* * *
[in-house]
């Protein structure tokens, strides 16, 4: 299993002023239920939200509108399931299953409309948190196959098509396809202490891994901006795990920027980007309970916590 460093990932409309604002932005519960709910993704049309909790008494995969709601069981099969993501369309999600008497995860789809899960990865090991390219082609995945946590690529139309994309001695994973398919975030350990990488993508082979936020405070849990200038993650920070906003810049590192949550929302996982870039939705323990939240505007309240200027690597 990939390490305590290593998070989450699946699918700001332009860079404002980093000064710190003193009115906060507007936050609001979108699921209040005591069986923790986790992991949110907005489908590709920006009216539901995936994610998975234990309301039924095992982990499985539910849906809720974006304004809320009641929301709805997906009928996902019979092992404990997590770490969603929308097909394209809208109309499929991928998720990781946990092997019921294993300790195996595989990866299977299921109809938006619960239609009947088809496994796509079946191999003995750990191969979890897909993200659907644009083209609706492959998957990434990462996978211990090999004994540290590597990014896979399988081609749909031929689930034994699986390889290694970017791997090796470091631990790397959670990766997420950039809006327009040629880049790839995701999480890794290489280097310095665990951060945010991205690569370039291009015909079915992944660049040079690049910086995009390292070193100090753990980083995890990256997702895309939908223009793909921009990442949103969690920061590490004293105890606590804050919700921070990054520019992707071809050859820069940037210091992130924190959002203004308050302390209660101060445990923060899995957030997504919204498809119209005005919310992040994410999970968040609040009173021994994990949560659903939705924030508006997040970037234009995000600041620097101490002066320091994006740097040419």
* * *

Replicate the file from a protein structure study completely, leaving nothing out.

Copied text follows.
[in-house]
């Protein structure tokens, strides 16, 4: 299993002023239920939200509108399931299953409309948190196959098509396809202490891994901006795990920027980007309970916590 460093990932409309604002932005519960709910993704049309909790008494995969709601069981099969993501369309999600008497995860789809899960990865090991390219082609995945946590690529139309994309001695994973398919975030350990990488993508082979936020405070849990200038993650920070906003810049590192949550929302996982870039939705323990939240505007309240200027690597 990939390490305590290593998070989450699946699918700001332009860079404002980093000064710190003193009115906060507007936050609001979108699921209040005591069986923790986790992991949110907005489908590709920006009216539901995936994610998975234990309301039924095992982990499985539910849906809720974006304004809320009641929301709805997906009928996902019979092992404990997590770490969603929308097909394209809208109309499929991928998720990781946990092997019921294993300790195996595989990866299977299921109809938006619960239609009947088809496994796509079946191999003995750990191969979890897909993200659907644009083209609706492959998957990434990462996978211990090999004994540290590597990014896979399988081609749909031929689930034994699986390889290694970017791997090796470091631990790397959670990766997420950039809006327009040629880049790839995701999480890794290489280097310095665990951060945010991205690569370039291009015909079915992944660049040079690049910086995009390292070193100090753990980083995890990256997702895309939908223009793909921009990442949103969690920061590490004293105890606590804050919700921070990054520019992707071809050859820069940037210091992130924190959002203004308050302390209660101060445990923060899995957030997504919204498809119209005005919310992040994410999970968040609040009173021994994990949560659903939705924030508006997040970037234009995000600041620097101490002066320091994006740097040419």